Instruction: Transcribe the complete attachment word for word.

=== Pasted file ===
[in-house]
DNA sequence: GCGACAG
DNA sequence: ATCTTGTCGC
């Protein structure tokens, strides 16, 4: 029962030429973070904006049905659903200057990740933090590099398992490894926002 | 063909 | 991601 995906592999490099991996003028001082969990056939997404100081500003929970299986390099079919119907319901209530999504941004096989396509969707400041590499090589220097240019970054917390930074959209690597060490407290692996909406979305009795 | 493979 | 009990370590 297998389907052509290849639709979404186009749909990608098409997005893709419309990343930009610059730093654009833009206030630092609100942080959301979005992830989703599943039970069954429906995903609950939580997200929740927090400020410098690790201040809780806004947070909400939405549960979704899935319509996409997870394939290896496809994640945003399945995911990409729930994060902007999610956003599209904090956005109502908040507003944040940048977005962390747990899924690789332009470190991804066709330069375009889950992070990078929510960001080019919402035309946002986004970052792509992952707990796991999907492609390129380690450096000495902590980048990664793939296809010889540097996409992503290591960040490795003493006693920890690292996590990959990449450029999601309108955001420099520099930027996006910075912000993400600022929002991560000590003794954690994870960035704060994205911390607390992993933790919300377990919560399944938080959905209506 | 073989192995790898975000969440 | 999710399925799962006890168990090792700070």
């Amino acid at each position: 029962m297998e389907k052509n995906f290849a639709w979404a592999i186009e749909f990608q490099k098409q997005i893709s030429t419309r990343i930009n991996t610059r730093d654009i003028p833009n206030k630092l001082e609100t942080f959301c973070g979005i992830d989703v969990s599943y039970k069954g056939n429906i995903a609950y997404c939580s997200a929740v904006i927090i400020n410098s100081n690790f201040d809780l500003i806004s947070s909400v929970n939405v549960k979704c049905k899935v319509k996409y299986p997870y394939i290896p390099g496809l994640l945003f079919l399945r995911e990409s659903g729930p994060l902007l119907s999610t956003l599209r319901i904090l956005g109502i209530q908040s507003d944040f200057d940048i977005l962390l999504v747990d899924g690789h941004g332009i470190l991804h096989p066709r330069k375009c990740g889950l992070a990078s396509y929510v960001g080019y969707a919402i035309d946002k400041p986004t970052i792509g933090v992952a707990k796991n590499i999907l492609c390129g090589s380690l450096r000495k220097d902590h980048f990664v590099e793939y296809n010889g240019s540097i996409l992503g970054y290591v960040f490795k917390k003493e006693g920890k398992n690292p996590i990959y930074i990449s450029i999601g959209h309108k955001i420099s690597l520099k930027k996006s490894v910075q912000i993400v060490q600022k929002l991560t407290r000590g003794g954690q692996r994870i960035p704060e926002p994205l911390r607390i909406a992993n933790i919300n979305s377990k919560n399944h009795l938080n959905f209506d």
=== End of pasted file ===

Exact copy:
[in-house]
DNA sequence: GCGACAG
DNA sequence: ATCTTGTCGC
């Protein structure tokens, strides 16, 4: 029962030429973070904006049905659903200057990740933090590099398992490894926002 | 063909 | 991601 995906592999490099991996003028001082969990056939997404100081500003929970299986390099079919119907319901209530999504941004096989396509969707400041590499090589220097240019970054917390930074959209690597060490407290692996909406979305009795 | 493979 | 009990370590 297998389907052509290849639709979404186009749909990608098409997005893709419309990343930009610059730093654009833009206030630092609100942080959301979005992830989703599943039970069954429906995903609950939580997200929740927090400020410098690790201040809780806004947070909400939405549960979704899935319509996409997870394939290896496809994640945003399945995911990409729930994060902007999610956003599209904090956005109502908040507003944040940048977005962390747990899924690789332009470190991804066709330069375009889950992070990078929510960001080019919402035309946002986004970052792509992952707990796991999907492609390129380690450096000495902590980048990664793939296809010889540097996409992503290591960040490795003493006693920890690292996590990959990449450029999601309108955001420099520099930027996006910075912000993400600022929002991560000590003794954690994870960035704060994205911390607390992993933790919300377990919560399944938080959905209506 | 073989192995790898975000969440 | 999710399925799962006890168990090792700070």
């Amino acid at each position: 029962m297998e389907k052509n995906f290849a639709w979404a592999i186009e749909f990608q490099k098409q997005i893709s030429t419309r990343i930009n991996t610059r730093d654009i003028p833009n206030k630092l001082e609100t942080f959301c973070g979005i992830d989703v969990s599943y039970k069954g056939n429906i995903a609950y997404c939580s997200a929740v904006i927090i400020n410098s100081n690790f201040d809780l500003i806004s947070s909400v929970n939405v549960k979704c049905k899935v319509k996409y299986p997870y394939i290896p390099g496809l994640l945003f079919l399945r995911e990409s659903g729930p994060l902007l119907s999610t956003l599209r319901i904090l956005g109502i209530q908040s507003d944040f200057d940048i977005l962390l999504v747990d899924g690789h941004g332009i470190l991804h096989p066709r330069k375009c990740g889950l992070a990078s396509y929510v960001g080019y969707a919402i035309d946002k400041p986004t970052i792509g933090v992952a707990k796991n590499i999907l492609c390129g090589s380690l450096r000495k220097d902590h980048f990664v590099e793939y296809n010889g240019s540097i996409l992503g970054y290591v960040f490795k917390k003493e006693g920890k398992n690292p996590i990959y930074i990449s450029i999601g959209h309108k955001i420099s690597l520099k930027k996006s490894v910075q912000i993400v060490q600022k929002l991560t407290r000590g003794g954690q692996r994870i960035p704060e926002p994205l911390r607390i909406a992993n933790i919300n979305s377990k919560n399944h009795l938080n959905f209506d």